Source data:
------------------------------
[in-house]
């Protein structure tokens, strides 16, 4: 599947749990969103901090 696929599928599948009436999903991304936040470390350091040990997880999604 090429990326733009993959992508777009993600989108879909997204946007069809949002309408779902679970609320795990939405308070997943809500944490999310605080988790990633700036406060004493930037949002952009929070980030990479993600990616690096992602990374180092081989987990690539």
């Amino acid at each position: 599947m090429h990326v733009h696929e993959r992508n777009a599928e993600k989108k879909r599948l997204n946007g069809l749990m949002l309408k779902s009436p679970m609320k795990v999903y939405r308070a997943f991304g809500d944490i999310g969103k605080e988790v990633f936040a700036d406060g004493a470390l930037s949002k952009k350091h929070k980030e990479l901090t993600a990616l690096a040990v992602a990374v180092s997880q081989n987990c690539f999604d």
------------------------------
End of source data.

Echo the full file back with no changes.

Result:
[in-house]
């Protein structure tokens, strides 16, 4: 599947749990969103901090 696929599928599948009436999903991304936040470390350091040990997880999604 090429990326733009993959992508777009993600989108879909997204946007069809949002309408779902679970609320795990939405308070997943809500944490999310605080988790990633700036406060004493930037949002952009929070980030990479993600990616690096992602990374180092081989987990690539």
């Amino acid at each position: 599947m090429h990326v733009h696929e993959r992508n777009a599928e993600k989108k879909r599948l997204n946007g069809l749990m949002l309408k779902s009436p679970m609320k795990v999903y939405r308070a997943f991304g809500d944490i999310g969103k605080e988790v990633f936040a700036d406060g004493a470390l930037s949002k952009k350091h929070k980030e990479l901090t993600a990616l690096a040990v992602a990374v180092s997880q081989n987990c690539f999604d």